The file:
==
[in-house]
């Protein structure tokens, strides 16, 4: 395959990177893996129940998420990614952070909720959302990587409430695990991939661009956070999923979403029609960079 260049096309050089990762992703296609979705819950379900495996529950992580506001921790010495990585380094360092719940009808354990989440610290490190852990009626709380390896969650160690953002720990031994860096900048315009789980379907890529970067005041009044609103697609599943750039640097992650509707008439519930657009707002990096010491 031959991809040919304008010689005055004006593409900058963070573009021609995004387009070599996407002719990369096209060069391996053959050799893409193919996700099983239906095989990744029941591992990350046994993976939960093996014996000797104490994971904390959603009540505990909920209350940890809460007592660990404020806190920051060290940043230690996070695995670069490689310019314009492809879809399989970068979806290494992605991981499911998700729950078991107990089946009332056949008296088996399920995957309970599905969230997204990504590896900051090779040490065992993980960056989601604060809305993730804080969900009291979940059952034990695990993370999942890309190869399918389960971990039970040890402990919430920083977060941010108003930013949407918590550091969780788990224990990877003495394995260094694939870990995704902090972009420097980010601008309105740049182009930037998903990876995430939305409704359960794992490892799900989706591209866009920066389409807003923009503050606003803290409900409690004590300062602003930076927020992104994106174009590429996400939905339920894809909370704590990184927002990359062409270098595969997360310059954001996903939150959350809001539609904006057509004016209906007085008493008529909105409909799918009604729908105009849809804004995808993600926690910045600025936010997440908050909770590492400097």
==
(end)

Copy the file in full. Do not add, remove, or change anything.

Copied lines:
[in-house]
């Protein structure tokens, strides 16, 4: 395959990177893996129940998420990614952070909720959302990587409430695990991939661009956070999923979403029609960079 260049096309050089990762992703296609979705819950379900495996529950992580506001921790010495990585380094360092719940009808354990989440610290490190852990009626709380390896969650160690953002720990031994860096900048315009789980379907890529970067005041009044609103697609599943750039640097992650509707008439519930657009707002990096010491 031959991809040919304008010689005055004006593409900058963070573009021609995004387009070599996407002719990369096209060069391996053959050799893409193919996700099983239906095989990744029941591992990350046994993976939960093996014996000797104490994971904390959603009540505990909920209350940890809460007592660990404020806190920051060290940043230690996070695995670069490689310019314009492809879809399989970068979806290494992605991981499911998700729950078991107990089946009332056949008296088996399920995957309970599905969230997204990504590896900051090779040490065992993980960056989601604060809305993730804080969900009291979940059952034990695990993370999942890309190869399918389960971990039970040890402990919430920083977060941010108003930013949407918590550091969780788990224990990877003495394995260094694939870990995704902090972009420097980010601008309105740049182009930037998903990876995430939305409704359960794992490892799900989706591209866009920066389409807003923009503050606003803290409900409690004590300062602003930076927020992104994106174009590429996400939905339920894809909370704590990184927002990359062409270098595969997360310059954001996903939150959350809001539609904006057509004016209906007085008493008529909105409909799918009604729908105009849809804004995808993600926690910045600025936010997440908050909770590492400097």